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alex yates
Brands Hatch
Brands Hatch


Joined: 06 Mar 2014
Posts: 14490
Location: The Ribble Valley, Lancashire

2000 Porsche 996 Carrera 4

PostPosted: Mon Mar 19, 2018 9:01 pm    Post subject: Reply with quote

Yeah - MINT!
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HSC911
Zolder


Joined: 23 Jul 2014
Posts: 5731
Location: Bedford


PostPosted: Tue Mar 20, 2018 12:22 am    Post subject: Reply with quote

Noone, EVER! wrote:
Who said getting married was a good idea! Floor


Grin
 
  
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Cameltoe & Heel
Suzuka


Joined: 26 Jan 2009
Posts: 1205
Location: Preston - Lancs


PostPosted: Tue Mar 20, 2018 10:04 am    Post subject: Reply with quote

If you're repairing then I'd highly recommend you get the car onto a jig, chassis legs may look ok to the eye but can be pushed out, your A pillar will also require pulling back accurately to within tolerance.

I'd be very surprised if your car doesn't get a Categorisation if the A pillar has been damaged.

I think this shows how cars can be damaged and repaired without categorisation.

Ultimately impossible to completely know what you're buying.

I know of a story where a brand new car (Audi) was delivered but fell off the truck, causing significant damage, car was not recorded, repaired and sold as new.

So even new cars are not COMPLETEY guaranteed not to have had issues prior to your ownership.

Trev
 
  
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maph
Monza


Joined: 01 Feb 2017
Posts: 151



PostPosted: Tue Mar 20, 2018 10:26 am    Post subject: Reply with quote

Cameltoe & Heel wrote:


I know of a story where a brand new car (Audi) was delivered but fell off the truck, causing significant damage, car was not recorded, repaired and sold as new.

So even new cars are not COMPLETEY guaranteed not to have had issues prior to your ownership.



+1

Off topic but when I was a student I worked a couple of summers at the local docks at a car importer. They had a body shop that replaced lots of panels and used a lot of filler on new cars, then shipped out to dealers.

Worst I saw was a Fiat that fell off a transporter and had a new roof skin and other body panels replaced before shipping out as new to the dealer.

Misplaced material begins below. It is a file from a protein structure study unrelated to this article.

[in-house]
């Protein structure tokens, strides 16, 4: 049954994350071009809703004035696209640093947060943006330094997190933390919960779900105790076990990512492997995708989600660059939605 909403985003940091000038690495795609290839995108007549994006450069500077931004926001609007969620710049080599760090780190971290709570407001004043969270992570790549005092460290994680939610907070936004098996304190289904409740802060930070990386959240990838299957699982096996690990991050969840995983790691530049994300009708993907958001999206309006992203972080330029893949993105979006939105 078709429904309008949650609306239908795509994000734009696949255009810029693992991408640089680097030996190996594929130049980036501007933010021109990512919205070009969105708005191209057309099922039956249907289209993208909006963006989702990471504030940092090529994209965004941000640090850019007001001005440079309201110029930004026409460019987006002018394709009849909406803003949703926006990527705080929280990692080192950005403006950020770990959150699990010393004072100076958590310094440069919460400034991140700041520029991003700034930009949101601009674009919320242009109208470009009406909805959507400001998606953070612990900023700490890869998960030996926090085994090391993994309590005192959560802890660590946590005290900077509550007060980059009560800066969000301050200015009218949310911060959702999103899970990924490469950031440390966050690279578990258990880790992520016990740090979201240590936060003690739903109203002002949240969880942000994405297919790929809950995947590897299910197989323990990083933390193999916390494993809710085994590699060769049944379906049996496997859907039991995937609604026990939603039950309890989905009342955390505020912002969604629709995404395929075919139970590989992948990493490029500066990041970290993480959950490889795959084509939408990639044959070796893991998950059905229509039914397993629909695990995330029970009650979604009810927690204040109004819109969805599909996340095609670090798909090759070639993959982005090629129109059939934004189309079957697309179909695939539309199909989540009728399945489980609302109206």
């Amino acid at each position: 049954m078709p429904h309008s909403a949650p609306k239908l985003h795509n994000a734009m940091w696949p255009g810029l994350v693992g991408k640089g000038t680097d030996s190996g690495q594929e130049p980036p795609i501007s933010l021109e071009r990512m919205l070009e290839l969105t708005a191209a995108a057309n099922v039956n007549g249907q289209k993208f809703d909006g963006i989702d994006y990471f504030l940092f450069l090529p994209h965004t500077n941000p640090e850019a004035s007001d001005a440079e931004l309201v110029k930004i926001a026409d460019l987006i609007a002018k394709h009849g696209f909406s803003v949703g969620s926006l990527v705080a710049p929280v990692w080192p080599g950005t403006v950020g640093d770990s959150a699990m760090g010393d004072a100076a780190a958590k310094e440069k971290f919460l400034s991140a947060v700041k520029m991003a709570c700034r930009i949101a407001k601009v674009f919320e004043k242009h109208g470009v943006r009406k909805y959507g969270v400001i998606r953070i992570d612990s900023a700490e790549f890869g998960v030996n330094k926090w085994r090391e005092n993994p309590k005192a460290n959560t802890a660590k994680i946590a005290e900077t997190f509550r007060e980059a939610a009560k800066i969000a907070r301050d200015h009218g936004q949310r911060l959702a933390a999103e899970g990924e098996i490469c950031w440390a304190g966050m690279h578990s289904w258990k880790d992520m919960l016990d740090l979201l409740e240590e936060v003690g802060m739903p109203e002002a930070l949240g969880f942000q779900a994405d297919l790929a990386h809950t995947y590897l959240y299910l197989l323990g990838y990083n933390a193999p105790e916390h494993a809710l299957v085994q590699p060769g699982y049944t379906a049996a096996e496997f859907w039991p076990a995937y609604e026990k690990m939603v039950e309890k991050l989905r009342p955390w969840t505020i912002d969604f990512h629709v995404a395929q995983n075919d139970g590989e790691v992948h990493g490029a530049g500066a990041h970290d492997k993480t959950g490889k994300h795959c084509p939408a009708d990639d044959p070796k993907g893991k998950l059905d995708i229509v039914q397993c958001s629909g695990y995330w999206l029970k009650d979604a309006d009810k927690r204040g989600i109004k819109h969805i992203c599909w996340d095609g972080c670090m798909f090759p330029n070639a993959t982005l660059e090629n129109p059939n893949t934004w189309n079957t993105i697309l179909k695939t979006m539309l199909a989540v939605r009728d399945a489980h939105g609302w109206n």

Cars were ranted off the ships and around the docks and nice/ quick stuff was abused. Subaru Impreza's for example were redlined everywhere with 10 miles on the clock. When they reached the dealers AFAIK they were plugged in and restricted to lower rev limit up until their first oil change.

If I ever bought a new car I would insist on a factory collection!
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wasz
Magny-Cours


Joined: 28 Dec 2012
Posts: 2643


1999 Porsche 996 Carrera 2

PostPosted: Tue Mar 20, 2018 11:05 am    Post subject: Reply with quote

Shame about this.

Not sure where you stand on value if you had a valuation agreed but not updated. They might be within contract to just pay the agreed.

However general practice is to reject their first offer at least, print of ads of similar age/mileage/condition cars as evidence.

Usually I would be tempted to buy back and repair myself, especially if you plan to keep the car. For me the sums involved here are a bit risky unless you can buy the car back for peanuts (i.e. add up the salvage cost of the engine, gearbox and a few other expensive bits you could sell very easily to get to a price).

Negotiate any buy back after you have agreed a payout...don't let them take the car away if you intend to do this as it will be taken straight to auction.
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johnty1
Trainee


Joined: 12 May 2016
Posts: 70
Location: Cheshire


PostPosted: Wed Mar 21, 2018 12:09 am    Post subject: Reply with quote

Endoman wrote:

Ninemeister did mine a while ago sprayed by Neil (who is now elsewhere but I have his number, he tracks a GT3RS)


If it's of any assistance, I can vouch for the quality of the guy Endoman mentioned. His name is Neil Rainger, currently based in Knowsley.

Top quality work at a much lower price than R&R. I have his number if you want to follow up on it...
 
  
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wozy
Österreich


Joined: 06 Feb 2013
Posts: 880
Location: Worcestershire


PostPosted: Wed Mar 21, 2018 8:04 am    Post subject: Reply with quote

penelson wrote:
I will explore these possibilities.

It’s definitely a Insurance valuation on the repairs. Quote is £30k from R and R. I will talk to them on the parts list.

Damage has not affected the front chassis legs but everything and the AC etc under the wing as gone and the A pillar is pushed back slightly but the door still opens and closes. I have had the car in bits myself and know what’s involved to get it right again. I was expecting around £20k with Max £25k to repair.

I would be happy for used parts to be used and even happy to some extent as it shouldn’t look too new. Age is character.

Current offer is 55k but whilst a year ago that could of got you something there is nothing decent for that now!

Thanks for all the help people! Alex knows the condition of the car as he’s seen her.

Who said getting married was a good idea! Floor


I dont understand this ....... they offer to pay out 55K but won’t fix it at a cost of 30K?

When I pranged my 964 years ago, when a gud un like mine was worth £12.5k, the repair cost was 11K, but they still repaired it Smile
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993 C2. MBM. C4 mounts, RSRs, RS Short shifter. RS steering wheel. FSDs & M033s
Previous 2.7S, 3.2, 964 and 968CS
 
  
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penelson
Silverstone


Joined: 28 Apr 2014
Posts: 131